Beestonia, yesterday.

Beestonians Unite to Save Wilkos: Others Just Act Plain Odd…

As it’s Christmas, so I should be writing something suitably whimsical about Beeston and reindeer, but as often happens when I’m just looking forward to a nice rest and a mince pie, It All Kicks Off.

I give a pub-based interview with The Nottingham Post on Wednesday with Broxtowe correspondent Alex Britton, which is odd as I’m more used to chatting with Alex before or after the full-council meetings and other local-political shindigs we attend. I’m not really used to being the subject, so when he said ‘I’m now interviewing you Matt’ my normal louche free-flowing speech became a halting stuttering repetitive barrage of non-sequiturs and nonsense, though somehow he span this into a story which I’ve linked to below this post.

Later that day, I get asked by BBC Radio Nottingham if I’d do a piece, so  quick telephone chat in the evening,followed by being on the street outside Wilkos at 7.20am the next morning to be interviewed live by the sprightly and smiley Hannah Meredith for the Breakfast Show. I haven’t listened to it yet but all I can remember was trying to get my message out about Wilkos as my brain fought not to hit panic and shout ‘OH HEAVENS YOU’RE ON LIVE RADIO RIGHT ACROSS THE COUNTY RIGHT NOW IMAGINE IF YOU START SWEARING RANDOMLY HOW BAD THAT WOULD BE GO ON DO IT DO IT’. Somehow,I got through without a breakdown, and Hannah jumped back in her radio car to meet some pagans on Wollaton Park.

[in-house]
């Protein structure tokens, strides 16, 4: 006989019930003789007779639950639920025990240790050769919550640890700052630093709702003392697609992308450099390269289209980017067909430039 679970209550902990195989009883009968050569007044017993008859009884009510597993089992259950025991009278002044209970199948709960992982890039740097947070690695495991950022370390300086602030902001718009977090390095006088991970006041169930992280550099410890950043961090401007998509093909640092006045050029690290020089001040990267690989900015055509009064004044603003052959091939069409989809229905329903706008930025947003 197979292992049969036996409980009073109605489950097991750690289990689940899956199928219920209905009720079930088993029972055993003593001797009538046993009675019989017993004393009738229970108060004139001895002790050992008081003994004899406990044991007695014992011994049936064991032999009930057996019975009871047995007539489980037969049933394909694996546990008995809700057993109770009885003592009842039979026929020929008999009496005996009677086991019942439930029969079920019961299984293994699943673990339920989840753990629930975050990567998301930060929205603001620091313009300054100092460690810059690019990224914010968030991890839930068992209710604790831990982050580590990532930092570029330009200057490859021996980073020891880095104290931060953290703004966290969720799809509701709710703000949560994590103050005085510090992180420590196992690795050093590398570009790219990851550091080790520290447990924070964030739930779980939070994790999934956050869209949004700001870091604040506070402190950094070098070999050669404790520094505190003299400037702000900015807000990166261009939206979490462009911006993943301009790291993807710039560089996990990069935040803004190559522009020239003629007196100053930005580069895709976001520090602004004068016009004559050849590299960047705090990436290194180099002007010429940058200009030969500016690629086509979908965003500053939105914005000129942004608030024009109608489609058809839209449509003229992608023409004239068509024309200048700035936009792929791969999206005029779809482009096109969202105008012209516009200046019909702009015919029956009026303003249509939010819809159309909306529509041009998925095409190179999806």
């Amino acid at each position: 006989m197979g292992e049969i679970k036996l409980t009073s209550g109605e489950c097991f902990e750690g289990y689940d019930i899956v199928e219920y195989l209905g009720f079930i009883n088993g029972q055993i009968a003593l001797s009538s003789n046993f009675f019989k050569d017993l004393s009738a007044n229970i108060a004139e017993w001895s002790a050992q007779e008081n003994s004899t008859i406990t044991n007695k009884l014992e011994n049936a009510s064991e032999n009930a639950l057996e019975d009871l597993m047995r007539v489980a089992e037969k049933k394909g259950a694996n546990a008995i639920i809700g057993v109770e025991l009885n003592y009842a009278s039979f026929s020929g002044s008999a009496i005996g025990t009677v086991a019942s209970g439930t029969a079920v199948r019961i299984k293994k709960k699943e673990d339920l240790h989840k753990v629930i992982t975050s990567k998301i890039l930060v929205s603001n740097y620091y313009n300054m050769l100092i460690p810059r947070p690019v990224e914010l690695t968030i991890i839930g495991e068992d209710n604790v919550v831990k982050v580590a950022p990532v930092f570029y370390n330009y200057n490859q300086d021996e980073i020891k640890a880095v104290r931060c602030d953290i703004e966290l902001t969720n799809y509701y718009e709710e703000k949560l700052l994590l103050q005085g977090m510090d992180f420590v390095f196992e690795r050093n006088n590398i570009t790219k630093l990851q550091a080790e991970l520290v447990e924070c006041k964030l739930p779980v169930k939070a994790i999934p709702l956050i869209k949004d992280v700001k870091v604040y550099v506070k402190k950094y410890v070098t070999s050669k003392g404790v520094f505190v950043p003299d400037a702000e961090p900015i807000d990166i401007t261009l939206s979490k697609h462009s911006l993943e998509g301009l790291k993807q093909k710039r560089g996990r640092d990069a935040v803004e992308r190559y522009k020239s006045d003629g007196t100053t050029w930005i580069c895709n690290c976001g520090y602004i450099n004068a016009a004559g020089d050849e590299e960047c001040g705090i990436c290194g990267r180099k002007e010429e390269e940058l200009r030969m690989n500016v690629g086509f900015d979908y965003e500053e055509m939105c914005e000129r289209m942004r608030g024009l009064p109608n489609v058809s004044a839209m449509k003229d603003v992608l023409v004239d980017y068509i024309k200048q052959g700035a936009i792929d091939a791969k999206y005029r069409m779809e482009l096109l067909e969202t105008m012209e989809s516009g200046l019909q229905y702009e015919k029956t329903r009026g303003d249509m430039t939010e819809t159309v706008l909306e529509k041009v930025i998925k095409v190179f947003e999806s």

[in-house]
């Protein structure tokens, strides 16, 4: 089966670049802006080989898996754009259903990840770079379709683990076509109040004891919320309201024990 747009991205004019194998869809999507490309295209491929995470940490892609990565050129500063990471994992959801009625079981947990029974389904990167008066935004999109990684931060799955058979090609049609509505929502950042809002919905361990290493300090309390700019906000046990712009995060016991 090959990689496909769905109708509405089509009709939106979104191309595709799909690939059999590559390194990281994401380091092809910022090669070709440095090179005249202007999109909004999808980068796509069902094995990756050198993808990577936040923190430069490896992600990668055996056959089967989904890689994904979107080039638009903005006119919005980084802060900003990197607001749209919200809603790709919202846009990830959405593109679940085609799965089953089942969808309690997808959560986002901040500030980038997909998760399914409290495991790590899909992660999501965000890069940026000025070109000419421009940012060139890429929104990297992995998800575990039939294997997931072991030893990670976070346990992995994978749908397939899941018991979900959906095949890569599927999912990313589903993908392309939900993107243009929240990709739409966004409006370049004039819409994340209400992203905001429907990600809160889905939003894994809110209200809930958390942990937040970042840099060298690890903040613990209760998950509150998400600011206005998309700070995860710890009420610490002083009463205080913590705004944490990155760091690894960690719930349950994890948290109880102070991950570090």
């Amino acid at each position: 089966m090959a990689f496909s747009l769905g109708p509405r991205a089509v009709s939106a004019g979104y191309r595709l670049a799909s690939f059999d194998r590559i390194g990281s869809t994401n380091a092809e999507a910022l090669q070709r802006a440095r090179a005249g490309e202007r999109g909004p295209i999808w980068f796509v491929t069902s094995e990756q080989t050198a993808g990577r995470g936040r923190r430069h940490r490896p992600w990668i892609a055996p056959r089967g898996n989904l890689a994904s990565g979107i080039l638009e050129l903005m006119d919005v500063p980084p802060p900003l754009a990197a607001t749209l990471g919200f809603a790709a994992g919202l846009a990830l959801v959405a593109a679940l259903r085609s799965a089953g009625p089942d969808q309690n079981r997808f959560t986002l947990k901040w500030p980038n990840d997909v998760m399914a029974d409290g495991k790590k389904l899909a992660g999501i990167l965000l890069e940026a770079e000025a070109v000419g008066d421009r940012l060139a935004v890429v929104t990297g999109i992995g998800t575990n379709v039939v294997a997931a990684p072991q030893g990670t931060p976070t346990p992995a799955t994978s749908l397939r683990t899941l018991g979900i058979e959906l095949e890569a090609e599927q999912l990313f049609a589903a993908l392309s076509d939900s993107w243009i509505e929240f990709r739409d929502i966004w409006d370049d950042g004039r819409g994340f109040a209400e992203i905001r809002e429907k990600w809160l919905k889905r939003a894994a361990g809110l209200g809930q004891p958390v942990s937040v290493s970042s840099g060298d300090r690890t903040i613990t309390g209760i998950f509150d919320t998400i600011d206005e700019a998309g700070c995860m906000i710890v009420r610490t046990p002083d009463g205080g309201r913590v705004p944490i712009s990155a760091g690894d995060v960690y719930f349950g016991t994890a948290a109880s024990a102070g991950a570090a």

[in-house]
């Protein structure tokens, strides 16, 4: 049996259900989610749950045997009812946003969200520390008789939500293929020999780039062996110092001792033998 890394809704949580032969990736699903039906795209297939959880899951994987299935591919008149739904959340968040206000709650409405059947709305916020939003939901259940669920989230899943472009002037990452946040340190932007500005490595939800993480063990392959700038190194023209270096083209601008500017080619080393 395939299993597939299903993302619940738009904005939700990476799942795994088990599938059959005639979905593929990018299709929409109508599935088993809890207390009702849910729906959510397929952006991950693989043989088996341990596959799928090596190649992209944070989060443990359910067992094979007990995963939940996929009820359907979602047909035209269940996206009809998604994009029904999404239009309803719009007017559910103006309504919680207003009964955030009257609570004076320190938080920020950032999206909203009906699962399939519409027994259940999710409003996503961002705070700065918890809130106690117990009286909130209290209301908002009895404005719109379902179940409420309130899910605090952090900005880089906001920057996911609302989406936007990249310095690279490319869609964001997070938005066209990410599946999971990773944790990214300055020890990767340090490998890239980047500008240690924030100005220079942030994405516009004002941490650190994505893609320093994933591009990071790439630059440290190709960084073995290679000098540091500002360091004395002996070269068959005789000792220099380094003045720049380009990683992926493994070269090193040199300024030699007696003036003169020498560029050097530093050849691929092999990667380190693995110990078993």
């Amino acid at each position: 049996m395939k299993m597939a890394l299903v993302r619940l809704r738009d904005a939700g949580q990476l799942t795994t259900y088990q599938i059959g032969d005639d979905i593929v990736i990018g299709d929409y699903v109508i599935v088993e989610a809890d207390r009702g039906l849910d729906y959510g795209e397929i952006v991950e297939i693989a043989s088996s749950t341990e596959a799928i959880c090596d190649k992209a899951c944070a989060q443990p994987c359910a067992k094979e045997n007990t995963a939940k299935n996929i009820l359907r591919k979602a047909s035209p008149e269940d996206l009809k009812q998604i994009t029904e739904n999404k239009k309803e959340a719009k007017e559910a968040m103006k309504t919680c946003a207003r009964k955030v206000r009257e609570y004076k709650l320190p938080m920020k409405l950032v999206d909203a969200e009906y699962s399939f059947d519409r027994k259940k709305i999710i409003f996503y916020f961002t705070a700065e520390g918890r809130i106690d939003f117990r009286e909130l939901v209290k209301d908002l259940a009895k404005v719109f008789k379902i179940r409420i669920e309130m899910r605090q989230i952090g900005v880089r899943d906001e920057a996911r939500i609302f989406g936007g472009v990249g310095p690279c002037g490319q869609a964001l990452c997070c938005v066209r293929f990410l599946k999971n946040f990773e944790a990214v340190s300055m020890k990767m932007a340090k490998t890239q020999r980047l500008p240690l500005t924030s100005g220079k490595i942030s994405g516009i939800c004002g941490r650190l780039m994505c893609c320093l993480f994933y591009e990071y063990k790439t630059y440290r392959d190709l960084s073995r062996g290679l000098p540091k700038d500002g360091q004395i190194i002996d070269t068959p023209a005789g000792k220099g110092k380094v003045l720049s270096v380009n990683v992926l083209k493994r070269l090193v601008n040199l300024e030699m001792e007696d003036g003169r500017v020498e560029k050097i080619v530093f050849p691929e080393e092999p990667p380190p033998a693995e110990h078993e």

With all the media attention, the closure of Wilkos suddenly became a huge issue in Beeston, and by the time I tacked my fresh petition sheets to a  clipboard at 9am, a queue of bewildered shoppers had gathered. For the next six hours, around a thousand more stopped to express their anger, shock and sorrow at losing the store, and to put down their John Hancock to try and prevent it happening.

I have to confess, I had a great time. It’s not often one gets to meet so many people who understand community and it’s needs so well. Beestonians, you were universally wonderful yesterday.The cheeky grinned old ladies who went from sweet grans to head-scarfed Boudiccas the moment they saw the petition; the two gents who I’ve never met before who showed up to help (and in the case of Jeremy, make a cash donation to the fighting-fund of petition sheets, pens and clipboards); the policeman who strolled up and, when I exclaimed I thought he’d come to move me on, said ‘Oh no. I want to sign. Bloody good shop this’; the staff of Wilkos who slipped us flasks of tea at exactly the point my voice was cracking through the near-solid talking; and everyone who took the time to sign even when the queue was six deep. You are all what makes Beeston great, and you know you can make  difference.

Or can they? Some more cynical types signed but with a ‘For what good it’ll do’, and I understand. These are people who have signed petitions before, campaigned for stuff, attended meetings, wrote letters to editors and still found that The Man just does what he likes anyhow. This could be the same for Wilkos. Before I explain why I think this won’t happen this time, heres some back ground.

The first question BBC Nottingham asked me yesterday was ‘Why are you campaigning for a chain store?’, and its a very valid question. I can’t remember what I answered then but I don’t really care much about Wilkinsons the company. I care about this one shop. It is an amenity for the community, serving those who don’t drive and are loathe to enter large supermarkets, people who like the friendliness and helpfulness of the staff, people who like that they seem to sell just about everything practical.It gets loads of trade into Beeston, and is seldom anything but busy. When the high street is under attack from the seemingly interminable economic downturn and the soulless hangars of  that are modern Supermarkets, to lose a real retail success is incredibly imbecilic.